Sunday, September 25, 2022

Salvador man sued by ICE claiming wrongful deportation

CONCORD, NH ( Associated Press) – A Salvadoran man who claimed he was jailed, beaten and tortured after being wrongfully deported from the United States on Tuesday filed a lawsuit against the federal government seeking damages for his treatment. filed.

Jose Daniel Guerra-Casteneda, 25, who has since returned to the United States and lives in Massachusetts, said in a lawsuit filed on his behalf by the ACLU that he was deported by Immigration and Customs Enforcement in 2019 despite a court order had gone. While living in the US, he said he was falsely accused of being a member of a gang in El Salvador and of committing murder.

Guerra-Castaneda alleges that upon his return to El Salvador he spent nearly 300 days in an overcrowded and unsanitary prison, where he experienced “torture and other forms of physical and emotional trauma.” As a result, he said in a lawsuit filed in US District Court in Massachusetts that he suffered physical and emotional pain, including persistent back pain.

“Violating federal court orders to keep our client in the country resulted in horrific physical and emotional trauma that would last a lifetime,” said Sangayeb Kim, an immigration staff attorney at the ACLU in New Hampshire, who worked for Preeti. filed suit with. Flaherty Law Firm.

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“No human should be sent by the United States to a country where they will be tortured or persecuted before they have a chance to challenge their expulsion,” Kim said. “No one is above the law, and when a court orders it, we are all obligated to uphold it—especially the United States government.”

An ICE spokesperson did not immediately respond to a request for comment.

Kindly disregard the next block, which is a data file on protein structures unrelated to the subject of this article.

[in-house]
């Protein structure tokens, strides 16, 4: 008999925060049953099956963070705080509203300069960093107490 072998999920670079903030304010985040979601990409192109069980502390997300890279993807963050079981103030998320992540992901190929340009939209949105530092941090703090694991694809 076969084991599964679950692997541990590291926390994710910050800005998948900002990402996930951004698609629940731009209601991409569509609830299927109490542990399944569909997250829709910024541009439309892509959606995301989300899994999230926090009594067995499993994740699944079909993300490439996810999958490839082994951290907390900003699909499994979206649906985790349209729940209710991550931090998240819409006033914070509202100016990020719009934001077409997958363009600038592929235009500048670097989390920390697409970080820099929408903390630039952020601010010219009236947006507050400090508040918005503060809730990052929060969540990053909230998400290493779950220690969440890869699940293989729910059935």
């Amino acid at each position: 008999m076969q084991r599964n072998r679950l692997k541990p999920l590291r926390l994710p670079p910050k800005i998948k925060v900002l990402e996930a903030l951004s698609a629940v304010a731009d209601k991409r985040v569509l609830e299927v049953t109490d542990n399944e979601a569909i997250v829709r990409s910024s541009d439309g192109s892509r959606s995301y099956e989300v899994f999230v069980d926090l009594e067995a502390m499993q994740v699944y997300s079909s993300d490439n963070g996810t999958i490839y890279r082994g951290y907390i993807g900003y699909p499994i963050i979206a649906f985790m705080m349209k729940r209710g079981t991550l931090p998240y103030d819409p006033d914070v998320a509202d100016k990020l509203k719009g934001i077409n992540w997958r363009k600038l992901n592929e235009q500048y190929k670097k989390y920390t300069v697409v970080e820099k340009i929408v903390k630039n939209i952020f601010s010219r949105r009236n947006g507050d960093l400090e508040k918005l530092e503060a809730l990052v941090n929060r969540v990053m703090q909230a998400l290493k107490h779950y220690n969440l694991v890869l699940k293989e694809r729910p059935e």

A federal judge in Boston ruled in 2019 that Guerra-Castaneda could remain in the United States to fight deportation efforts over an alleged murder committed in El Salvador. Guerra-Castaneda, who was living in Massachusetts but was detained in New Hampshire, has argued that he will face “harassment and torture” in El Salvador.

The ACLU said Guerra-Castañeda had been sent to a detention center in Louisiana before his pending deportation. Following the court’s ruling, court records show that ICE officials in Boston sent an email to their colleagues in Louisiana advising them that Guerra-Castaneda should not be deported.

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Despite that correspondence, the ACLU said he was deported two days after two court orders prohibiting deportation.

In its lawsuit, the ACLU stated that officials from ICE and the Department of Homeland Security should have been aware of the order to keep Guerra-Castaneda in the country. They also argue that Guerra-Castaneda’s treatment in El Salvador can be blamed on his wrongful deportation.

Guerra-Castaneda was returned to the United States by ICE in November 2020, after his criminal charges were dropped in El Salvador. He spent 417 days in the country. He is in the process of applying for a green card.

The ACLU said the Guerra-Castañeda case is part of a trend. Nationwide, it said, it has documented at least eight cases in which ICE attempted to deport someone after they were ruled to stay. In three cases, she said, the person was illegally removed despite a law prohibiting it. In five cases, an immigration attorney intervened and prevented their deportation.

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